Q: You talked about how movies often get the South wrong in another Q&A. Are there any Southern movies that get it right?

A: I definitely haven’t watched every Southern film out there, but I can think of a few. Sweet Home Alabama is pretty spot-on. I haven’t watched them recently, but I remember Walk the Line and O Brother, Where Art Thou? really going over well in the South. The accents are pretty horrendous, but there’s a lot that Midnight in the Garden of Good and Evil gets right, too. For kids, The Princess and the Frog is great (although I have it on excellent authority that there are scary bits!).

Q: What do you think about stories set in the South, written by non-Southern writers?

A: Sure! I’m very open to that! It will be a greater challenge, probably, to get it right. Part of my Torn Asunder Series was set in New England, and I felt like I had to do my homework doubly. I was a bit nervous I would get something hugely wrong. Of course, if you do get something wrong, it’s not the end of the world, but it can be hard for perfectionists. But as long as you’re willing to take that on, absolutely I think there is room at the table. A number of people have done this quite successfully. 

Q: What are you excited to share about Thank God for Mississippi?

A: The humor. I think we so need that right now.

Q: Anything else we should know about the book?!

A: I will say that we have talked a lot about this being a small town book. But I think a lot about an interview with Ronnie Dunn on CMT or something that I saw a long time ago. I may not get it perfectly right, but the gist of it was: He was talking about his song “Red Dirt Road,” and he said he had a guy come up to him and say, “Man, that’s just like how it was where I grew up.” Dunn said, “Where did you grow up?” And the man answered, “Brooklyn.” So, while I do believe the book will resonate with people who are from small towns, it’s really a book about home, and that is for everybody.

Q&A: Charleston Tides

Hello again, friends!  The third book of the Torn Asunder Series will be available soon! To celebrate, here is a Q&A about Charleston Tides.  Some questions are about the book, some are about writing in general, and some are about me! (Just a word of caution, if you haven’t yet read Southern Rain and Northern Fire, there might be a few spoilers for those two books. However, there shouldn’t be any spoilers for Charleston Tides, and I encourage you to read the Q&A before you read the third and final book of the series.) Here we go!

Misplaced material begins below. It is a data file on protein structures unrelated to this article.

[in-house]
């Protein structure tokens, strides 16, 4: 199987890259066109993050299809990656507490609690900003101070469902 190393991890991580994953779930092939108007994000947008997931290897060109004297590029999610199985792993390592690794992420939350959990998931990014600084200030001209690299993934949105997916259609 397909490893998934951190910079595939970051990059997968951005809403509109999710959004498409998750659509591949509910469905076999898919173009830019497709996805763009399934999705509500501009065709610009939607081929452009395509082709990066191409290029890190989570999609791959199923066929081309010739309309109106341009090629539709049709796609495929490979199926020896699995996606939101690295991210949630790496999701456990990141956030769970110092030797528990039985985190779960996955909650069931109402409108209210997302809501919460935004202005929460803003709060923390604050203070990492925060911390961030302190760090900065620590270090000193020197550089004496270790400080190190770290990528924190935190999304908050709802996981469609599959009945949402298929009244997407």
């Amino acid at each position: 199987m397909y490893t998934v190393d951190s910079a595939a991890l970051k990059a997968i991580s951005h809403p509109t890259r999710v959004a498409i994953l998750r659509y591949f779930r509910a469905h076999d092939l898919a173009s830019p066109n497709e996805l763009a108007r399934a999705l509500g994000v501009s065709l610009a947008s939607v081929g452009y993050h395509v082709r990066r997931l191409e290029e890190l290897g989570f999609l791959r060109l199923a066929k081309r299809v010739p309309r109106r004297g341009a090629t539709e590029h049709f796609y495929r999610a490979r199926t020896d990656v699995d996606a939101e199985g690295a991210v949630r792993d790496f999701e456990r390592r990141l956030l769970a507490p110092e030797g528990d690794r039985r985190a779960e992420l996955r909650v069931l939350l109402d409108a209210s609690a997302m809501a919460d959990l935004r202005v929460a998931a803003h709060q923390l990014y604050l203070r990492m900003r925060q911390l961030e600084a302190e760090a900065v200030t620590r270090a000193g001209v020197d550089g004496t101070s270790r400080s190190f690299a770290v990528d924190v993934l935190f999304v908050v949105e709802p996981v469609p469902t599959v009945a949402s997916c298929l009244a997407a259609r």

Q: Which was your favorite storyline: modern or historical?

A:  I think more about the historical, but if I had to choose, it would be the modern.  I love the coastal feeling of it, and there can be something sort of magical about a contemporary tale.  The chemistry between Adrian and Adeline was always compelling for me.

Q: Do you think the modern and historical storylines overlap?

A:  I do!  There is something almost indefinable that binds the two stories together.  I have had several people tell me that they feel a close link between Shannon and Adeline.  There are several ways their stories intertwine: relationships that began quickly, the complications of parenthood or its void, fear of the uncertainties of love… There are several more, but for me, the strongest thing was that there was always something similar in the mood and tone of the two stories.  And of course, there is the house, which is the same setting for both stories for a large portion of the series; Ravenel-Thompson House is almost a character in itself!